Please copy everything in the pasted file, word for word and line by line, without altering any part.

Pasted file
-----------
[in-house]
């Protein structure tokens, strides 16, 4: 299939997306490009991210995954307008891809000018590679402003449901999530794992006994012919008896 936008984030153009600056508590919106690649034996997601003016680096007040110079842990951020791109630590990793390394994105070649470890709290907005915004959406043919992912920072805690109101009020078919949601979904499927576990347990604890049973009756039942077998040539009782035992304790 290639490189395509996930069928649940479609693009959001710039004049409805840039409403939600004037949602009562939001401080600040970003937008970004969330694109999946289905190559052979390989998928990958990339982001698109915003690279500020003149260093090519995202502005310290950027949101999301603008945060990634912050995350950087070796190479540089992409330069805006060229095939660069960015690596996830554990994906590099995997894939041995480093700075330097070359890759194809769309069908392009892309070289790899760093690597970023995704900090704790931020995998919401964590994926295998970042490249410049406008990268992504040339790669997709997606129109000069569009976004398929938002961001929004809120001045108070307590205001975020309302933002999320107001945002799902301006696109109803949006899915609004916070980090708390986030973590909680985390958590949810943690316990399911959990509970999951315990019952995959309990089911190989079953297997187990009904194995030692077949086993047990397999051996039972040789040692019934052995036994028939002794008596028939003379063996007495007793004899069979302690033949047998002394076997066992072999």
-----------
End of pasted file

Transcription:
[in-house]
């Protein structure tokens, strides 16, 4: 299939997306490009991210995954307008891809000018590679402003449901999530794992006994012919008896 936008984030153009600056508590919106690649034996997601003016680096007040110079842990951020791109630590990793390394994105070649470890709290907005915004959406043919992912920072805690109101009020078919949601979904499927576990347990604890049973009756039942077998040539009782035992304790 290639490189395509996930069928649940479609693009959001710039004049409805840039409403939600004037949602009562939001401080600040970003937008970004969330694109999946289905190559052979390989998928990958990339982001698109915003690279500020003149260093090519995202502005310290950027949101999301603008945060990634912050995350950087070796190479540089992409330069805006060229095939660069960015690596996830554990994906590099995997894939041995480093700075330097070359890759194809769309069908392009892309070289790899760093690597970023995704900090704790931020995998919401964590994926295998970042490249410049406008990268992504040339790669997709997606129109000069569009976004398929938002961001929004809120001045108070307590205001975020309302933002999320107001945002799902301006696109109803949006899915609004916070980090708390986030973590909680985390958590949810943690316990399911959990509970999951315990019952995959309990089911190989079953297997187990009904194995030692077949086993047990397999051996039972040789040692019934052995036994028939002794008596028939003379063996007495007793004899069979302690033949047998002394076997066992072999």